The early 1940’s were alarming for me; as a small child I can remember peering through a hole in the front hedge to watch Australian Army personnel training on the road in front of their house. Iona was not far from Western Port Bay where rumours had spread across the country that a Japanese mini submarine had been sighted close to shore. The whole community was concerned; I can recall feeling frightened as I watched the soldiers perform their drill and listened to the women in the family discussing what might happen if submarines landed.
I was drawing at an early age and as I began to draw the things around me, my parents provided pencils, crayons and colouring-in books. However, I preferred to create my own pictures and always was on the look-out for paper which was scarce at the time. The local butcher wrapped the weekly meat order in white paper and I asked my mother to make sure the butcher did not put blood on it. My English grandmother also gave me the out-of-date Victorian telephone directories which contained many pages with small print. I could draw on these with a black crayon. Several years later, an aunt, who lived in Melbourne brought bundles of white paper off-cuts from a friend who worked at a paper mill.
When I reached school age, I rode a bicycle to a small country primary school at Iona. I had to ride past a large Catholic Church, Presbytery, Nunnery and primary school which had been established for the large number of small land holders including soldier settlers from World War 1 and migrants who were living in the area. Many were Catholics.
My family were Protestant and were very much in the minority amongst the large Catholic community. However, there were other non-Catholic families living nearby. I observed my surroundings with interest and wondered why the students attending the Catholic School wore neat uniforms and the teachers, who were nuns, wore long dark habits with white wimples. The scene made an impression on me, and nuns and students in uniform began to appear in my many drawings. I even imagined that I might like to become a nun. This did not please my parents, and booklets which described the severe training nuns had to undertake began to appear in the house.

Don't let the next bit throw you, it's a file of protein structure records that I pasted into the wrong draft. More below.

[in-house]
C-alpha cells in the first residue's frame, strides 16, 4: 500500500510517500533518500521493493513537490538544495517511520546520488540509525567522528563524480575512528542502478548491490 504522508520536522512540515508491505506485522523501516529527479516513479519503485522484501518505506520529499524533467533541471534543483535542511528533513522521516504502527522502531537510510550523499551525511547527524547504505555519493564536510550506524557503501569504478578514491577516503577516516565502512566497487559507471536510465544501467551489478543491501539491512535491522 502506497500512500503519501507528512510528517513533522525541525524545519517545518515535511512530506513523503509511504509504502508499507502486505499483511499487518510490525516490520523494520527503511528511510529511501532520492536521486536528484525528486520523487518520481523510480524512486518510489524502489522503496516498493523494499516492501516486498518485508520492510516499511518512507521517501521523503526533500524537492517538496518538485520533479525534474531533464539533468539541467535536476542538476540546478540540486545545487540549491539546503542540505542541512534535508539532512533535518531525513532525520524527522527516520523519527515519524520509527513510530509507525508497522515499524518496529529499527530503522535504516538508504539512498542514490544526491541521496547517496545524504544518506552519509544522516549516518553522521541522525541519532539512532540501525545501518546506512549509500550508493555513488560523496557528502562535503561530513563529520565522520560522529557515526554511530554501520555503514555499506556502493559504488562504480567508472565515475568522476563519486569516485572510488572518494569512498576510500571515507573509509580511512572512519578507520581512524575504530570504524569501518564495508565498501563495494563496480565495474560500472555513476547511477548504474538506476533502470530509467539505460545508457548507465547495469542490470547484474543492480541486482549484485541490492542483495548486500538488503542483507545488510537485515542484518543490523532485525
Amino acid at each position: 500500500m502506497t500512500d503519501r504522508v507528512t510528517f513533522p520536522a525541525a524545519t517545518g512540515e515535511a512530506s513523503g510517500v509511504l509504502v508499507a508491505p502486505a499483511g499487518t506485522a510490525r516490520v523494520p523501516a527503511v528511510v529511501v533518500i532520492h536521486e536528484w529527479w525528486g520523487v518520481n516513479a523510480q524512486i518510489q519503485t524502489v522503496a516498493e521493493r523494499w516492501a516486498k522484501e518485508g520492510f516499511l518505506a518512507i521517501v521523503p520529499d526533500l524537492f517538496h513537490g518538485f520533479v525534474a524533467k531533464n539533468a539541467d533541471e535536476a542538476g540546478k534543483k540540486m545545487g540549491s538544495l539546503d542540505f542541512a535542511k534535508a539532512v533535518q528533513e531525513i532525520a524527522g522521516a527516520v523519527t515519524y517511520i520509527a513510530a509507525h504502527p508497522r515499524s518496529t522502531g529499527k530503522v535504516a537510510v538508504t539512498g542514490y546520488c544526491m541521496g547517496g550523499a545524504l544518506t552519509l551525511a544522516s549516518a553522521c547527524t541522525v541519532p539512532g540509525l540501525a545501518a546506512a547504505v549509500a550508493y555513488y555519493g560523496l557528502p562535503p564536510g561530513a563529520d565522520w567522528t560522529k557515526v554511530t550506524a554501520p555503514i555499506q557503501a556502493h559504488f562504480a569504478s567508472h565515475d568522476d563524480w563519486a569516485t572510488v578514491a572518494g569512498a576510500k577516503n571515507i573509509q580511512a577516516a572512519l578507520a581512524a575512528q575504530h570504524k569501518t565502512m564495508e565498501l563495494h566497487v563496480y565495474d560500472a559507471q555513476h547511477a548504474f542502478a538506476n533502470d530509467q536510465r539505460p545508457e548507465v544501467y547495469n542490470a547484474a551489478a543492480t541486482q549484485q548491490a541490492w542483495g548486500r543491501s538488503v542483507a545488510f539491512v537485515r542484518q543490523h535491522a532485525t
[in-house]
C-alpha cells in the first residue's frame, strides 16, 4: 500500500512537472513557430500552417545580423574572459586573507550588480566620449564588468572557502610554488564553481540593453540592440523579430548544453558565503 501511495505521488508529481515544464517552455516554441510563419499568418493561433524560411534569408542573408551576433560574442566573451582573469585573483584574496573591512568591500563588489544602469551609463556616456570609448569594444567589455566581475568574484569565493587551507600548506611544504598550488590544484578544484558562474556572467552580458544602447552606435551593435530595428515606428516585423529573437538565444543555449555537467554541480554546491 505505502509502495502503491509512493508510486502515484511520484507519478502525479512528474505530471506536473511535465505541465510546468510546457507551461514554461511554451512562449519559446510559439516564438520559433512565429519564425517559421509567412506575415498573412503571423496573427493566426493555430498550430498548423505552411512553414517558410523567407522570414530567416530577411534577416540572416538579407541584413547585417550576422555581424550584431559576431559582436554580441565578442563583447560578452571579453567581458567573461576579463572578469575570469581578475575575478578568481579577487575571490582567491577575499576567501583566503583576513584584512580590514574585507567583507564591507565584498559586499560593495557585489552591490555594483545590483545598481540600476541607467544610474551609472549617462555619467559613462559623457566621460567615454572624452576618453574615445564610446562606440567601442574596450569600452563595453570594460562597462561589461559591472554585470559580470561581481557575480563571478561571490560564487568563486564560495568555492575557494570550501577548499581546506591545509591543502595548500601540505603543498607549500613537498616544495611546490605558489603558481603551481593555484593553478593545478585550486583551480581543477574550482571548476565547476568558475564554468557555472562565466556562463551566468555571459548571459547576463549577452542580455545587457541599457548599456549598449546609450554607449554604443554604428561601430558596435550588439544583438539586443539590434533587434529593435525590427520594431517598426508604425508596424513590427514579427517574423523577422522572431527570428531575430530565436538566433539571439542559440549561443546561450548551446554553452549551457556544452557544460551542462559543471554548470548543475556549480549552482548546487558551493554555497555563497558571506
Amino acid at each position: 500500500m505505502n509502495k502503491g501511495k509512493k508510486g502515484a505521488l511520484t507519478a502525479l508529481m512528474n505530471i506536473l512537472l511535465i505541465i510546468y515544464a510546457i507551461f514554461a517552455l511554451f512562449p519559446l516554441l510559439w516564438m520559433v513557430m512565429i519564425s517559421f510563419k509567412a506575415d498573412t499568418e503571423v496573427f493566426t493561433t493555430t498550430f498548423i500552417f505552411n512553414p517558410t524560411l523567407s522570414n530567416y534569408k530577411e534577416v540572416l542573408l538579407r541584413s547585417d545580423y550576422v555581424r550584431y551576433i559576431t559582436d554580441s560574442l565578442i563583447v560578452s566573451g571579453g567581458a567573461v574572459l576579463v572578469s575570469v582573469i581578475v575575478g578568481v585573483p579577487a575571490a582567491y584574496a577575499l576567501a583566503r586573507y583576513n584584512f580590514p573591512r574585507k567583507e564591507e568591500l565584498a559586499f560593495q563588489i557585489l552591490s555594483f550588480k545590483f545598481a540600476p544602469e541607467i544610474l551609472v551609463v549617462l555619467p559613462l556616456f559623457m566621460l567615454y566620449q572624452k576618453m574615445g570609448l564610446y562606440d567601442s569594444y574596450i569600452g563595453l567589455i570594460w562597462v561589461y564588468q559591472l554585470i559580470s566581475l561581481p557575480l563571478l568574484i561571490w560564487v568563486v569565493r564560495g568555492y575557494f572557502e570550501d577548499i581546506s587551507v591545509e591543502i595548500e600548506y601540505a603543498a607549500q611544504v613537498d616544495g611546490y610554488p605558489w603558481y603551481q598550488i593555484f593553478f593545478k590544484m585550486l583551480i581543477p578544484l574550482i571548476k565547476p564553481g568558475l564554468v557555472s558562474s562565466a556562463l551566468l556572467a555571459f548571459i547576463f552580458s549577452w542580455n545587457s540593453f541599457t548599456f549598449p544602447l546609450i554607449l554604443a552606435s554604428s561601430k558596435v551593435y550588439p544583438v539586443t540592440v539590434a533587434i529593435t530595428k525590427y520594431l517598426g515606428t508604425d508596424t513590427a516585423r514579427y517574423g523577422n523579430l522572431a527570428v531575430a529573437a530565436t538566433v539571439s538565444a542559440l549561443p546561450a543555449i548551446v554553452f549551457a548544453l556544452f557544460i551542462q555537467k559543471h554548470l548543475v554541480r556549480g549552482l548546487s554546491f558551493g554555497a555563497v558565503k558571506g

When I was ten years old, my father sold the small farm and purchased a larger property at Vervale, a nearby district adjoining Iona. This was also part of the Kooweerup Swamp and in very wet winters the farm house was surrounded by flood waters. Fortunately, the house had been built on a slight rise. I made many drawings of the sun rising in the early morning and turning the water into a golden lake with trees silhouetted in the distance. I realise now that my parents were probably quite worried, but the children found it to be exciting. Further draining each year reduced the flooding.
Following the end of the Second World War, refugees began arriving from Europe including many Dutch and Italian families. These newcomers provided a wonderful range of subjects for me to draw. The men from Holland wore heavy corduroy trousers and sometimes wooden clogs in the paddocks which were flat and similar to the country from which they had come. On special occasions the women dressed in national costumes. There were also a number of Italian families living in the area and the women in these families wore black from head to toe.
The high school years offered further experiences, as children in the area travelled for an hour by bus to the nearest high school at Warragul. I enjoyed the new school, as there was much to learn. Following an entrance exam, my score was high enough to be placed in the science stream. However, it did not appeal to me and I asked to be allowed to join the technical and domestic science classes as I wanted to study art and craft. When this was allowed, I settled into the four-year course. Two teachers at the school, a science teacher and a geography teacher, were not very friendly or helpful to me. Hoping to change their attitude, I was determined to do well in both classes. I mentioned my concern to my parents, and was advised to continue to do my best. It was not until I had left school that I realised my German surname would have been the problem. However I enjoyed art classes, especially when watercolour painting, printing and book binding were introduced.